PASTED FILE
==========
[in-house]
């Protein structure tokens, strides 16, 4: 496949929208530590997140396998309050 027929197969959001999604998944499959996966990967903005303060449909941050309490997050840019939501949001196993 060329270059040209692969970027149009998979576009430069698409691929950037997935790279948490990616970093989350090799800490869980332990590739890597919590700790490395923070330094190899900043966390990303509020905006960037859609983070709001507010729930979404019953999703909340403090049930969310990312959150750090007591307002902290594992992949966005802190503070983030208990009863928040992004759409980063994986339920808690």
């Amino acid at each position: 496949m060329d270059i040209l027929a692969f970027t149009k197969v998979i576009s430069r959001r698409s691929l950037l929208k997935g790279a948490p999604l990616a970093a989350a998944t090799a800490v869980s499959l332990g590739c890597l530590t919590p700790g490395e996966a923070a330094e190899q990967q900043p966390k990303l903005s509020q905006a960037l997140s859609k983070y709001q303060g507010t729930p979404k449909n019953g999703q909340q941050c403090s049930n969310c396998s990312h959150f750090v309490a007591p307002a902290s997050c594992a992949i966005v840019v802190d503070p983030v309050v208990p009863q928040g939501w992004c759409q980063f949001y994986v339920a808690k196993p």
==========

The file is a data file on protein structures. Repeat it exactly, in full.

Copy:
[in-house]
């Protein structure tokens, strides 16, 4: 496949929208530590997140396998309050 027929197969959001999604998944499959996966990967903005303060449909941050309490997050840019939501949001196993 060329270059040209692969970027149009998979576009430069698409691929950037997935790279948490990616970093989350090799800490869980332990590739890597919590700790490395923070330094190899900043966390990303509020905006960037859609983070709001507010729930979404019953999703909340403090049930969310990312959150750090007591307002902290594992992949966005802190503070983030208990009863928040992004759409980063994986339920808690």
């Amino acid at each position: 496949m060329d270059i040209l027929a692969f970027t149009k197969v998979i576009s430069r959001r698409s691929l950037l929208k997935g790279a948490p999604l990616a970093a989350a998944t090799a800490v869980s499959l332990g590739c890597l530590t919590p700790g490395e996966a923070a330094e190899q990967q900043p966390k990303l903005s509020q905006a960037l997140s859609k983070y709001q303060g507010t729930p979404k449909n019953g999703q909340q941050c403090s049930n969310c396998s990312h959150f750090v309490a007591p307002a902290s997050c594992a992949i966005v840019v802190d503070p983030v309050v208990p009863q928040g939501w992004c759409q980063f949001y994986v339920a808690k196993p």